This is only measuring shared drift not shared ancestry. on the PCAs and the other graphs you can clearly see with whom they share most ancestry.

I see, yes, Ancient Egyptians are closer to the modern populations round Palestine, and the Levant.

But what exactly is meant by shared drift, in regards to the chart I pointed out?
 
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https://www.nature.com/articles/ncomms15694/figures/5

The article has this graphic that demonstrates which population is closest.

According to the map in figure A. Sardinians and the Basque have the highest frequency of similarity with Ancient Egyptians in modern populations.

In ancient times, the Linearbandkeramik and Neolithic Anatolians also shared a strong similarity. Thus, they were a lot like the EEF too.

You have to be careful with terminology. This is a shared drift diagram. The shared drift is largest, obviously, with EEF, Anatolia Neolithic, and Levant Neolithic. After that, with Bronze Age Levant. Then and only then with Sardinia and Basques as far as modern populations, because they are the modern populations with the largest amount of what we could call ancient "western" Neolithic ancestry ancestry, i.e. Anatolia/Levant.

First, as to genetic drift in general, it's the evolutionary mechanism which produces random changes in a population over time. It's different from natural selection, whereby only beneficial changes become fixed. In genetic drift the changes occur by chance, and so both beneficial and disadvantageous mutations can become fixed. It occurs more often in small populations. Bottlenecks and founder effects are examples of when it's most operative. (Sorry if I'm telling you what you already know.)

When geneticists are talking about shared genetic drift or shared drift patterns, they're saying that the populations in question share a long genetic history. Shared drift means shared evolutionary history. In terms of Sardinians/Basques and Egyptians, they both have lots of that ancient Neolithic ancestry.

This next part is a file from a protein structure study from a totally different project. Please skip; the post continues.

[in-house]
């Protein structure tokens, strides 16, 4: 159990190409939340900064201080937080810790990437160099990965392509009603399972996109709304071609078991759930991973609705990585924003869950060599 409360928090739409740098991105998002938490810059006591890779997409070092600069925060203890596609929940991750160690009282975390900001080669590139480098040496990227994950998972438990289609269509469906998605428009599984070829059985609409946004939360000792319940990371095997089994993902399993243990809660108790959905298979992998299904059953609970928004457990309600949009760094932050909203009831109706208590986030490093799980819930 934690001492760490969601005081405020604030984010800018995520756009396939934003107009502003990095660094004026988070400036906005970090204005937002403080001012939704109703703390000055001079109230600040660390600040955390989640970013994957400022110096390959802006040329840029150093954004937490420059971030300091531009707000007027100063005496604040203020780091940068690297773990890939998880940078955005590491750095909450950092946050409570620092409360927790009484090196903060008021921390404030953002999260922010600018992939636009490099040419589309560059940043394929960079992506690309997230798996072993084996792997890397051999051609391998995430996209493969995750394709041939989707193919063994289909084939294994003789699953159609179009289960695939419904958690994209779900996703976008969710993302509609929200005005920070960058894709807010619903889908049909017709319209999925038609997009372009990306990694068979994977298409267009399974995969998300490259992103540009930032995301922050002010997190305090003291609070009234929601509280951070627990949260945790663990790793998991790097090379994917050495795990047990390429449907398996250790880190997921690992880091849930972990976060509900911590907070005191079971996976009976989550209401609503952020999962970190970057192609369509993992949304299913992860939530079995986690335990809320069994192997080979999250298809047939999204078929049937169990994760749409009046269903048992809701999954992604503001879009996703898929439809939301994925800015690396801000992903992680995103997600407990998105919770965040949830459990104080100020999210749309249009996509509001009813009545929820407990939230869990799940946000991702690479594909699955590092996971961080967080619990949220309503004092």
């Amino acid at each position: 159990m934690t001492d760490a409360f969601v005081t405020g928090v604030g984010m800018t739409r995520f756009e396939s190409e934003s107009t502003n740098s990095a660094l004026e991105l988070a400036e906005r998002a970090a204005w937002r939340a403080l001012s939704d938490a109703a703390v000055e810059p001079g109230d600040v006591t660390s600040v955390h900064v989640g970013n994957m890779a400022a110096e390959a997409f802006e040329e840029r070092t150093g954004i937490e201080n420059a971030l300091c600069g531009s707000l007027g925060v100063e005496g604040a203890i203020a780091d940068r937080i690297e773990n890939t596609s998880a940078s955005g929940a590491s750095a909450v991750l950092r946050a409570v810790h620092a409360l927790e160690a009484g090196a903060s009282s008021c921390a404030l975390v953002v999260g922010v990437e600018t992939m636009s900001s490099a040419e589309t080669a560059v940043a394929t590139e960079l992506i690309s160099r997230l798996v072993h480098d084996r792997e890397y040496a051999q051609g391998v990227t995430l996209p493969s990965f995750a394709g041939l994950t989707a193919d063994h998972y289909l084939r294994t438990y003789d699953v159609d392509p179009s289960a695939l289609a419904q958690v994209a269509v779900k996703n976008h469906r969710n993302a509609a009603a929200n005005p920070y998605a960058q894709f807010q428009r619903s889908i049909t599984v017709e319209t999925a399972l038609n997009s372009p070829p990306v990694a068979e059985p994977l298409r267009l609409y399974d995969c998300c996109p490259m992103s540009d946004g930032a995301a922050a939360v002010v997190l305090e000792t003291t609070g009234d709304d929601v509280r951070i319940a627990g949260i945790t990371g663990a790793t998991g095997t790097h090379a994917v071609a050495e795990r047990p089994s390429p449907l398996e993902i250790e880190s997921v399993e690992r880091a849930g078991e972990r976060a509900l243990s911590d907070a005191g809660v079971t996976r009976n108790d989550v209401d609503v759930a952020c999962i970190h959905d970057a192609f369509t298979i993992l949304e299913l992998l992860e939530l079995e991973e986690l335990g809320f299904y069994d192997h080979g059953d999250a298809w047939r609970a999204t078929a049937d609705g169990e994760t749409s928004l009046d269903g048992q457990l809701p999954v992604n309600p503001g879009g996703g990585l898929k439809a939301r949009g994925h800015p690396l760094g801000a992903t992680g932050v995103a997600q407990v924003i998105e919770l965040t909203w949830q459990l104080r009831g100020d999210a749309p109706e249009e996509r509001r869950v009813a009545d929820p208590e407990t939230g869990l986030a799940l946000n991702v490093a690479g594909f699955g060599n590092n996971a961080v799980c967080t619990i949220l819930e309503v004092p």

What happened with the Egyptians is that they got a bigger dose of "eastern" Neolithic ancestry, plus the SSA.

I hope I explained that properly. If someone else wants to have a go, be my guest.
 
You have to be careful with terminology. This is a shared drift diagram. The shared drift is largest, obviously, with EEF, Anatolia Neolithic, and Levant Neolithic. After that, with Bronze Age Levant. Then and only then with Sardinia and Basques as far as modern populations, because they are the modern populations with the largest amount of what we could call ancient "western" Neolithic ancestry ancestry, i.e. Anatolia/Levant.

First, as to genetic drift in general, it's the evolutionary mechanism which produces random changes in a population over time. It's different from natural selection, whereby only beneficial changes become fixed. In genetic drift the changes occur by chance, and so both beneficial and disadvantageous mutations can become fixed. It occurs more often in small populations. Bottlenecks and founder effects are examples of when it's most operative. (Sorry if I'm telling you what you already know.)

When geneticists are talking about shared genetic drift or shared drift patterns, they're saying that the populations in question share a long genetic history. Shared drift means shared evolutionary history. In terms of Sardinians/Basques and Egyptians, they both have lots of that ancient Neolithic ancestry.

What happened with the Egyptians is that they got a bigger dose of "eastern" Neolithic ancestry, plus the SSA.

I hope I explained that properly. If someone else wants to have a go, be my guest.